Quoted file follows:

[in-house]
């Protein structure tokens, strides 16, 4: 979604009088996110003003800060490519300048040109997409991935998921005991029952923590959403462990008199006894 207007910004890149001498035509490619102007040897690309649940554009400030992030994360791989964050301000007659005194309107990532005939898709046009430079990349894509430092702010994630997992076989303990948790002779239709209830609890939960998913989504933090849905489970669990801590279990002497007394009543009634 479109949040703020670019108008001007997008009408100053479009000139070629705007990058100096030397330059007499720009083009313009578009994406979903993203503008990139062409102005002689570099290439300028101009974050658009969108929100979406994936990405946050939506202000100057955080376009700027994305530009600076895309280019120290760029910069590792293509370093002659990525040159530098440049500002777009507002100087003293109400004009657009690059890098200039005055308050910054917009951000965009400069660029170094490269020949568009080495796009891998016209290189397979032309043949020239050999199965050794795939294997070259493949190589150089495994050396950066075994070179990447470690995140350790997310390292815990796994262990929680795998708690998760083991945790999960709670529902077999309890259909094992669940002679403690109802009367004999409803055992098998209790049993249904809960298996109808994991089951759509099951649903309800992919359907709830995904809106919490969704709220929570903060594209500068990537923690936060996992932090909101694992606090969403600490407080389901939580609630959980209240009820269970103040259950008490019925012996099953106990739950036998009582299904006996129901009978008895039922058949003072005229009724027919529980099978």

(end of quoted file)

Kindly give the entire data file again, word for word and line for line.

[in-house]
């Protein structure tokens, strides 16, 4: 979604009088996110003003800060490519300048040109997409991935998921005991029952923590959403462990008199006894 207007910004890149001498035509490619102007040897690309649940554009400030992030994360791989964050301000007659005194309107990532005939898709046009430079990349894509430092702010994630997992076989303990948790002779239709209830609890939960998913989504933090849905489970669990801590279990002497007394009543009634 479109949040703020670019108008001007997008009408100053479009000139070629705007990058100096030397330059007499720009083009313009578009994406979903993203503008990139062409102005002689570099290439300028101009974050658009969108929100979406994936990405946050939506202000100057955080376009700027994305530009600076895309280019120290760029910069590792293509370093002659990525040159530098440049500002777009507002100087003293109400004009657009690059890098200039005055308050910054917009951000965009400069660029170094490269020949568009080495796009891998016209290189397979032309043949020239050999199965050794795939294997070259493949190589150089495994050396950066075994070179990447470690995140350790997310390292815990796994262990929680795998708690998760083991945790999960709670529902077999309890259909094992669940002679403690109802009367004999409803055992098998209790049993249904809960298996109808994991089951759509099951649903309800992919359907709830995904809106919490969704709220929570903060594209500068990537923690936060996992932090909101694992606090969403600490407080389901939580609630959980209240009820269970103040259950008490019925012996099953106990739950036998009582299904006996129901009978008895039922058949003072005229009724027919529980099978």